Welcome to Thursday, where President Biden has begun his first foreign trip, Aung San Suu Kyi faces new corruption charges and a South African woman gives birth to what may be a record number of babies. We also scrutinize how facial recognition is being used around the world, not just as a surveillance tool.
• Biden arrives in Europe: U.S. President Joe Biden has begun his first foreign trip as President, after his late-night arrival in the UK. Biden will attend the G7 summit in Cornwall, visit NATO in Brussels and have a much anticipated meeting with Russian President Vladimir Putin in Geneva.
• New charges against Aung San Suu Kyi: The deposed leader of Myanmar, Aung San Suu Kyi, and other former officials from her government, are accused of a range of corruption charges, adding to previous accusations by the military regime that overthrew the democratically elected government in a February 1 coup that has plunged the country into chaos.
• Biden revokes TikTok and WeChat bans: After the Trump administration had attempted to block new users from downloading the Chinese-owned apps, TikTok and WeChat, President Joe Biden has withdrawn these executive orders but has ordered a review of the security concerns.
• Russian court outlaws groups linked to opposition leader Navalny: The Moscow ruling has labeled Alexei Navalny's organizations as extremist, preventing people associated with them from seeking public office and carrying lengthy prison sentences for anyone who donates to them.
• El Salvador became the first country to make Bitcoin legal currency: Congress approved President Nayib Bukele's proposal, with 62 out of 84 possible votes. According to the President, the cryptocurrency will make it easier for Salvadorians living abroad to send money home.
• EU COVID passport gets final green light: The European Parliament has approved COVID vaccine certificates intended to recover restriction-free travel within the bloc. The agreement also obliges the Member States from refraining to impose additional entry restrictions, like quarantine or more testing.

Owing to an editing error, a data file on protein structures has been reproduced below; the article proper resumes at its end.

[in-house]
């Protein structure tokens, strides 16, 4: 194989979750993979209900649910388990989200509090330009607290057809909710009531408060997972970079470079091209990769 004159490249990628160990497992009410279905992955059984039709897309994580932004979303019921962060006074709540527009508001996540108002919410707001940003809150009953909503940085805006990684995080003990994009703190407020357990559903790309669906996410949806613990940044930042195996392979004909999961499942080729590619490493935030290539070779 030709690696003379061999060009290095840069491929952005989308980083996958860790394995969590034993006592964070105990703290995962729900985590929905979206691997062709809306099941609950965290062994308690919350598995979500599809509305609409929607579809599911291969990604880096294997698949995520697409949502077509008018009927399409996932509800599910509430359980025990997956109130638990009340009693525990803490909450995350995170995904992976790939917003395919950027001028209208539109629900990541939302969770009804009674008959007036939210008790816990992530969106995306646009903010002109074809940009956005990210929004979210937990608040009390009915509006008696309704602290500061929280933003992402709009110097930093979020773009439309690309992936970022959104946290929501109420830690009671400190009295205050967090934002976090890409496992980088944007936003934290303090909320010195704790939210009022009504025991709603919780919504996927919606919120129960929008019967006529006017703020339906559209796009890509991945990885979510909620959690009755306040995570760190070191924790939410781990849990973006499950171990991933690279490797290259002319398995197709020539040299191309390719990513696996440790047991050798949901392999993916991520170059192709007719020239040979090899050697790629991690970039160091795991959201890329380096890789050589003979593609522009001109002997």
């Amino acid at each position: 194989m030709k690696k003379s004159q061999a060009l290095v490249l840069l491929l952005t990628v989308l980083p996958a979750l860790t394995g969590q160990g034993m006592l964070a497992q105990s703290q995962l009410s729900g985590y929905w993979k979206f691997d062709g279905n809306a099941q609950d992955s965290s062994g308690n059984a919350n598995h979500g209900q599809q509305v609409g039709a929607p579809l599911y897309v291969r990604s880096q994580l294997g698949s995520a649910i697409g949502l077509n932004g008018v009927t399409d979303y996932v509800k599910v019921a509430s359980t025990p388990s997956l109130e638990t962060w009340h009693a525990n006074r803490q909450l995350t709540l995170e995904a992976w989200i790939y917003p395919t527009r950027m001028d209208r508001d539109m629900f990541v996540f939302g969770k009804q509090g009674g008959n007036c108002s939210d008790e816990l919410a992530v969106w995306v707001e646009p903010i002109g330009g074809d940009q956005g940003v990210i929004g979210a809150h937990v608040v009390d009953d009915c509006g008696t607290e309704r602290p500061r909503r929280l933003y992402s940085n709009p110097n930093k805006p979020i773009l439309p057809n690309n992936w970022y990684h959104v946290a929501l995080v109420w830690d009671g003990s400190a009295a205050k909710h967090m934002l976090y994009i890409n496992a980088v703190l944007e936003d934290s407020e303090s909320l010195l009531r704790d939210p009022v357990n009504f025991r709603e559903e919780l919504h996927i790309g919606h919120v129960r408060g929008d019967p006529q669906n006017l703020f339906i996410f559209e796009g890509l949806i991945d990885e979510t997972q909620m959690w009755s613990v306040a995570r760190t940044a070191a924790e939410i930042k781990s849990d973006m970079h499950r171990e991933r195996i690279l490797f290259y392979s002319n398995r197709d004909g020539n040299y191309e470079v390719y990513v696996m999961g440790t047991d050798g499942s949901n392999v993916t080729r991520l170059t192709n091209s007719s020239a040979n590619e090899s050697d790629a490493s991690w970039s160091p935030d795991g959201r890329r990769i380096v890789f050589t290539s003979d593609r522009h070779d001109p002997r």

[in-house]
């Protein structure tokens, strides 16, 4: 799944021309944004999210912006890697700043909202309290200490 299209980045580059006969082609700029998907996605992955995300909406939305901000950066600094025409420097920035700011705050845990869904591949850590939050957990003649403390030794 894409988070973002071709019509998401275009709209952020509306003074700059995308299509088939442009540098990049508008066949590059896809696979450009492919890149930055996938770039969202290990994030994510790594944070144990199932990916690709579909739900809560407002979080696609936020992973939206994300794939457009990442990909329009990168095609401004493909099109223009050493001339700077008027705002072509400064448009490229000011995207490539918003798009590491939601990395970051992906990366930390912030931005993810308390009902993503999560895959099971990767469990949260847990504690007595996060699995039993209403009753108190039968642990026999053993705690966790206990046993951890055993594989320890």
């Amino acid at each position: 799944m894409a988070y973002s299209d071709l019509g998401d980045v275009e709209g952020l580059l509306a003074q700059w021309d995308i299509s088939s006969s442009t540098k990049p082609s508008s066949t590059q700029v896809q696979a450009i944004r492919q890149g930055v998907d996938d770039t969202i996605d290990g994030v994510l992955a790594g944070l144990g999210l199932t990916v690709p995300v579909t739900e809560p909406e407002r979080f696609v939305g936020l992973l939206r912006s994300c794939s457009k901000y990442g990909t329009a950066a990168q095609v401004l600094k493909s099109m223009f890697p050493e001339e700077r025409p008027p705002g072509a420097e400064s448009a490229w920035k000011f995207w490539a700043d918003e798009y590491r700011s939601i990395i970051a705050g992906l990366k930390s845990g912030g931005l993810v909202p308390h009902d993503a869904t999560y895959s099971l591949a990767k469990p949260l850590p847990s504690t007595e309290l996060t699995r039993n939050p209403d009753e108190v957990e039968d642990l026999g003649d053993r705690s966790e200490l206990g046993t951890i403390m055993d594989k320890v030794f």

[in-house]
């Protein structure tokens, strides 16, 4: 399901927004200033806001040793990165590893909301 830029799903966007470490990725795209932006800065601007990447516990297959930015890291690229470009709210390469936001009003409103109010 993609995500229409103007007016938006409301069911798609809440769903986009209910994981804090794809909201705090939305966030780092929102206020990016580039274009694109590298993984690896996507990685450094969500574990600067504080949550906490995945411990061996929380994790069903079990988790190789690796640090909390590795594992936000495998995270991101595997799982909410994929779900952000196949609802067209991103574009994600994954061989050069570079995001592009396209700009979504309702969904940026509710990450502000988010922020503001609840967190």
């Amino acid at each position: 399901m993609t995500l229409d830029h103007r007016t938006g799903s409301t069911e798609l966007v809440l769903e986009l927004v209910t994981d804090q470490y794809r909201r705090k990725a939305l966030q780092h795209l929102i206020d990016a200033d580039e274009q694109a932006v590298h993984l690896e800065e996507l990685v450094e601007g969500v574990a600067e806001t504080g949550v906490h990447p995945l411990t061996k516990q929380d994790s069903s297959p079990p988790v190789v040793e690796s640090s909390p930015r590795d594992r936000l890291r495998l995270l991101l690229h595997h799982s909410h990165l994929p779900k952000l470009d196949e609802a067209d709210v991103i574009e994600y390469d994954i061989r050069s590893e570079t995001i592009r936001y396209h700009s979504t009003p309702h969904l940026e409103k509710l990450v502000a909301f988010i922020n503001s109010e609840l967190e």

• South African woman gives birth to 10 babies: Gosiame Thamara Sithole became a mother of seven boys and three girls. Mother and children are in good health, while the Guinness World Records investigates the case.
British daily The Independent reports on the arrival of U.S. President Joe Biden in the UK for the G7 Summit, and his demand that the country settles its Brexit row with Northern Ireland. The White House warned that the Good Friday Agreement should not be undermined or put at risk.
Facial recognition expands around the globe, for good and evil
Much has been said about China's use of biometric technology for mass civilian surveillance. But facial recognition is being used elsewhere too — and not always as a tool for crime prevention.
Biometric technology raises obvious concerns about mass surveillance and the extensive gathering of private information. In China, where facial recognition technology has been used for many years now, and especially in provinces that are said to house separatists, the BBC has just revealed that artificial intelligence and facial recognition intended to reveal states of emotion has been tested on Uyghurs in Xinjiang.
The technology is being put to use in Europe too. In southeastern France, the seaside city of Nice has also become a testing ground for high-tech surveillance tools. Starting a dozen years ago, the then mayor, right-winger Christian Estrosi, implemented a vast surveillance system that has gotten increasingly high-tech as time goes on. More recently, starting in 2018, Nice began experimenting with facial recognition and has even tested biometric technology in high schools.
Elsewhere, though, the technology is being used not to fight crime, but to keep people healthy. In East Africa's Tanzania, developers are employing it to fight against rabies, with an application that can determine immediately — with just a cellphone camera image — whether a dog has been vaccinated against the illness. Facial recognition technology also has the advantage of being hands-free, and can thus be a tool in the fight against COVID-19.
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मुझ से दूर रहो
In Niwari, India, a rural district in the Madhya Pradesh state, unvaccinated people have been given signs to wear that feature a skull and crossbones with the phrase मुझ से दूर रहो (Mujhse dur rahein, meaning "Stay away from me"). Meanwhile, vaccinated people are being given badges with a patriotic message and the national colors of India. The measures are intended to combat vaccine hesitancy, but they have sparked controversy as vaccine supplies remain low.
In skinny Japan, new company offers to rent a plus-sized person
It's an economic dictum that virtually anything that is rare is bound to create a valuable market: diamonds, limited edition clothing and, in Japan, obese people.
In a country where the obesity rate is among the world's lowest — only 3.6% of the population is fat, compared to 27% in Australia — a Japanese company now offers the opportunity to rent one of these scarce specimens.